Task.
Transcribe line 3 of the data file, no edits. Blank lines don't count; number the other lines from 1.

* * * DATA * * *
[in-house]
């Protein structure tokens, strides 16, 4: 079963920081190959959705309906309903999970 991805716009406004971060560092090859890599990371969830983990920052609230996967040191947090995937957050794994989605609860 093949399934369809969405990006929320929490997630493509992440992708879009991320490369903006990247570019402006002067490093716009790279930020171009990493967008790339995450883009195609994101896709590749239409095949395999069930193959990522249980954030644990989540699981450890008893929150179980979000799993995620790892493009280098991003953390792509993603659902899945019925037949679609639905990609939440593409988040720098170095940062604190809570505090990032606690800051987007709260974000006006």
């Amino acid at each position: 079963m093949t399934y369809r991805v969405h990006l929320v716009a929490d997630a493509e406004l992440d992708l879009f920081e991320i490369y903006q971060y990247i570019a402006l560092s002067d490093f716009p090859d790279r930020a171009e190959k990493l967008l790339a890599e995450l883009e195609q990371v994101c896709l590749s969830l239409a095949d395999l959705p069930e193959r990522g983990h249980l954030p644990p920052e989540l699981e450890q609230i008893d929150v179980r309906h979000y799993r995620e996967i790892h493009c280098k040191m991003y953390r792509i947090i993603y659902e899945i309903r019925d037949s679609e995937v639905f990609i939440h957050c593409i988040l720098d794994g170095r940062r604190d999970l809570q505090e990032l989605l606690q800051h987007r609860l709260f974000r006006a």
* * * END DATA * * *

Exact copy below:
């Amino acid at each position: 079963m093949t399934y369809r991805v969405h990006l929320v716009a929490d997630a493509e406004l992440d992708l879009f920081e991320i490369y903006q971060y990247i570019a402006l560092s002067d490093f716009p090859d790279r930020a171009e190959k990493l967008l790339a890599e995450l883009e195609q990371v994101c896709l590749s969830l239409a095949d395999l959705p069930e193959r990522g983990h249980l954030p644990p920052e989540l699981e450890q609230i008893d929150v179980r309906h979000y799993r995620e996967i790892h493009c280098k040191m991003y953390r792509i947090i993603y659902e899945i309903r019925d037949s679609e995937v639905f990609i939440h957050c593409i988040l720098d794994g170095r940062r604190d999970l809570q505090e990032l989605l606690q800051h987007r609860l709260f974000r006006a």